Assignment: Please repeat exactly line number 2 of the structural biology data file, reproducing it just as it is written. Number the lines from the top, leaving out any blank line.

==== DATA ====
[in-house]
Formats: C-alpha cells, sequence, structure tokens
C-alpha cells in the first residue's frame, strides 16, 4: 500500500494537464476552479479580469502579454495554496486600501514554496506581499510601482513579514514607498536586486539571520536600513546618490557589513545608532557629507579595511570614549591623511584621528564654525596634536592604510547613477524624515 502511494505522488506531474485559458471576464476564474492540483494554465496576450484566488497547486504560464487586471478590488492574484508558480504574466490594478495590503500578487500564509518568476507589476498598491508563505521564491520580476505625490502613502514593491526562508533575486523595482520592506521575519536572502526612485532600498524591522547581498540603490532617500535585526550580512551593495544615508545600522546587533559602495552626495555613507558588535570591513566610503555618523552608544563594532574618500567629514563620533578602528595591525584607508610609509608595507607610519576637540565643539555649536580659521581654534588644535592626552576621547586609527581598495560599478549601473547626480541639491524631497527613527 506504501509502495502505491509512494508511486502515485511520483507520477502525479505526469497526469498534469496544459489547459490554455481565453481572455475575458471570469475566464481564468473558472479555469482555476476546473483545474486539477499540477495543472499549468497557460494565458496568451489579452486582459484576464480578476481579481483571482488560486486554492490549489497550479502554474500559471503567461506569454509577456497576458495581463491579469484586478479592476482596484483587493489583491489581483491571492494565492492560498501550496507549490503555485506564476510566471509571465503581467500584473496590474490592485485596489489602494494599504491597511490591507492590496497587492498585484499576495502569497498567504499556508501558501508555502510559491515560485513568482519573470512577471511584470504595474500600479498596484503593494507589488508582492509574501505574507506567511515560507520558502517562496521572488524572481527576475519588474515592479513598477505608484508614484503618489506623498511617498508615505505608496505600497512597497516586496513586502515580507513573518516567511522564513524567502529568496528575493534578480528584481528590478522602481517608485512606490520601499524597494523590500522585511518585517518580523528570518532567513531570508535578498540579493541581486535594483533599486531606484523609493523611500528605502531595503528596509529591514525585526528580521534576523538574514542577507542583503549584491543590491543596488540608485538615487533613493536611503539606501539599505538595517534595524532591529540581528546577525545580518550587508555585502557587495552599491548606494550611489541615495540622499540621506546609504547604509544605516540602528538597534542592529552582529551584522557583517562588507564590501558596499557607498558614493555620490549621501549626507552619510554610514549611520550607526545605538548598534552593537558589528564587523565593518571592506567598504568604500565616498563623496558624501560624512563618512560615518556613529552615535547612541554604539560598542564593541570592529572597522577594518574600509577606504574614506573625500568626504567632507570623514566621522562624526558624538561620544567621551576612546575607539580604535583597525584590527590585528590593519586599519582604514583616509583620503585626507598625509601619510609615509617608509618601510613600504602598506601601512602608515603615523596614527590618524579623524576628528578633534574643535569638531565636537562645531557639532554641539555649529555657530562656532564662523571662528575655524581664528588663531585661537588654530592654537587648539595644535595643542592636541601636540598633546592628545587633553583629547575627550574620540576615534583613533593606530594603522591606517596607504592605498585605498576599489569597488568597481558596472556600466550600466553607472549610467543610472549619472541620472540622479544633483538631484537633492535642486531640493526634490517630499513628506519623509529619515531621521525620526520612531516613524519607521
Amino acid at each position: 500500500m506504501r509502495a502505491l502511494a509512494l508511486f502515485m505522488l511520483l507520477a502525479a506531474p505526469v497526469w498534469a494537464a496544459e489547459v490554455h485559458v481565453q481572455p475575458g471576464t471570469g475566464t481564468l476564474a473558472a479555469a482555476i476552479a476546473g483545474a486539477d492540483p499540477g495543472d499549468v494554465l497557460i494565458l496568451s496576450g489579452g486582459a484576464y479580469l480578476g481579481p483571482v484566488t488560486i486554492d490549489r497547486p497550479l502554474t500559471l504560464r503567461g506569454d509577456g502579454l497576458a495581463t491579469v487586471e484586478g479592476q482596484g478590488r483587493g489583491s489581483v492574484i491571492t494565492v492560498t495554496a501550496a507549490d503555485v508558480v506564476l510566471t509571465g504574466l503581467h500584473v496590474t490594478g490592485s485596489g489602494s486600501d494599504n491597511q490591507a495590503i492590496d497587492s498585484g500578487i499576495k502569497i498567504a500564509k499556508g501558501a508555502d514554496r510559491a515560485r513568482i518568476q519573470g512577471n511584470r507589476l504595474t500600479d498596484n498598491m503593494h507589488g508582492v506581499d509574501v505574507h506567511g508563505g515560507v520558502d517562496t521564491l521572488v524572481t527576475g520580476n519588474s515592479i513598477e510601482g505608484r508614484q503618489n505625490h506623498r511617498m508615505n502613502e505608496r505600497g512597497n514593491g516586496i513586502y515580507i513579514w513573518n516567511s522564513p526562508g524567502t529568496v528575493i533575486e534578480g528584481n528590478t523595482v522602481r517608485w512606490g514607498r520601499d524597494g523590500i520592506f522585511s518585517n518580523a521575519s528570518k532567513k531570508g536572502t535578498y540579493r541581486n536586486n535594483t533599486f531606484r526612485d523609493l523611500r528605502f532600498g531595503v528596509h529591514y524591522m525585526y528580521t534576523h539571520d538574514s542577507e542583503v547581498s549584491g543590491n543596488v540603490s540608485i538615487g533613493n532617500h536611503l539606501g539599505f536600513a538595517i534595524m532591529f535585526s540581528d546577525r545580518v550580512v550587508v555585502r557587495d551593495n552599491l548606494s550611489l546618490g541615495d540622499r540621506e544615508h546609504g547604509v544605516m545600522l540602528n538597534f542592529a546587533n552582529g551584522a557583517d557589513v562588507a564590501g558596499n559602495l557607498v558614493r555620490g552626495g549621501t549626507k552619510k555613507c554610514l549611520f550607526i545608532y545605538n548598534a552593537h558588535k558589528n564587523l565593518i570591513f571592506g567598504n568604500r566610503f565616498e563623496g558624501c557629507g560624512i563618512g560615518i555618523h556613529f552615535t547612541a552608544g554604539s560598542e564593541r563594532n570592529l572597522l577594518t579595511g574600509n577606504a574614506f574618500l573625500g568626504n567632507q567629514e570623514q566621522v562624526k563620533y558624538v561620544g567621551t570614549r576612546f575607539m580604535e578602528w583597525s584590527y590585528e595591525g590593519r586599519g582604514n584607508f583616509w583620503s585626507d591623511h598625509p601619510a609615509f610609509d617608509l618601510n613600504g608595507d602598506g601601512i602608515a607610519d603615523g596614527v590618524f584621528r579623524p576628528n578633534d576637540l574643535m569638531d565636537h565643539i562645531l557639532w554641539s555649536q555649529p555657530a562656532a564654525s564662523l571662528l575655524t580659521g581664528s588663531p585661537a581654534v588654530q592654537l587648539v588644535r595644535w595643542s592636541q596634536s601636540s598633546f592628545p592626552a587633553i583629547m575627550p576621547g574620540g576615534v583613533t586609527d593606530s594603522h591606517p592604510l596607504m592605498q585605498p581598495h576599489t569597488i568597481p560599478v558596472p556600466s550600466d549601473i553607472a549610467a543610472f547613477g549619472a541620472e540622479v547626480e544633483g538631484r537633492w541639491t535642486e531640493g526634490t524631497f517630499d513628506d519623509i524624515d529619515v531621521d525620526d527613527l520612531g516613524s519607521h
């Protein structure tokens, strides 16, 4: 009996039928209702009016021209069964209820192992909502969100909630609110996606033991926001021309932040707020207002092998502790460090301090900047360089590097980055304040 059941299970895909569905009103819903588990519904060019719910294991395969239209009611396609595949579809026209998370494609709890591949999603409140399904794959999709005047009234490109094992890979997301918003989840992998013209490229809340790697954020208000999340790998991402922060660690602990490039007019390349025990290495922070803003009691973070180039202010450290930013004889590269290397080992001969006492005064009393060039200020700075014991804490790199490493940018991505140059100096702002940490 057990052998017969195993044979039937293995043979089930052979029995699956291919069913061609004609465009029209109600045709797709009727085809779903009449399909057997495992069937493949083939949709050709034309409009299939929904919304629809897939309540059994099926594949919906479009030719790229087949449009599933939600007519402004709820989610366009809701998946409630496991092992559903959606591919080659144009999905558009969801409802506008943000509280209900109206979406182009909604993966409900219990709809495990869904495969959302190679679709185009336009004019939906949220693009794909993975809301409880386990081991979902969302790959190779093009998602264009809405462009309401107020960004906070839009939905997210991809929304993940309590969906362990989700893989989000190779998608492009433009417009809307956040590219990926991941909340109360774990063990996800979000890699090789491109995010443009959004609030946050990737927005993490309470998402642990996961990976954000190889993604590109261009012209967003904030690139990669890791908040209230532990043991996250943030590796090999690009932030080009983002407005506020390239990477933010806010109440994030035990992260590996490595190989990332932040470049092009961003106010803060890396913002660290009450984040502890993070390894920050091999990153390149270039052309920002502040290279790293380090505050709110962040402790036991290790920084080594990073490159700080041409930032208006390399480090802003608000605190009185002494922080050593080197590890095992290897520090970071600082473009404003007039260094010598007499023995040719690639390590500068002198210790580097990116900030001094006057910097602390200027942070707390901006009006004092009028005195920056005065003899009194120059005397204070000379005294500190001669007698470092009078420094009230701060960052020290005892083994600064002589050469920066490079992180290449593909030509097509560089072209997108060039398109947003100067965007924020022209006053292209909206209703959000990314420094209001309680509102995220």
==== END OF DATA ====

Formats: C-alpha cells, sequence, structure tokens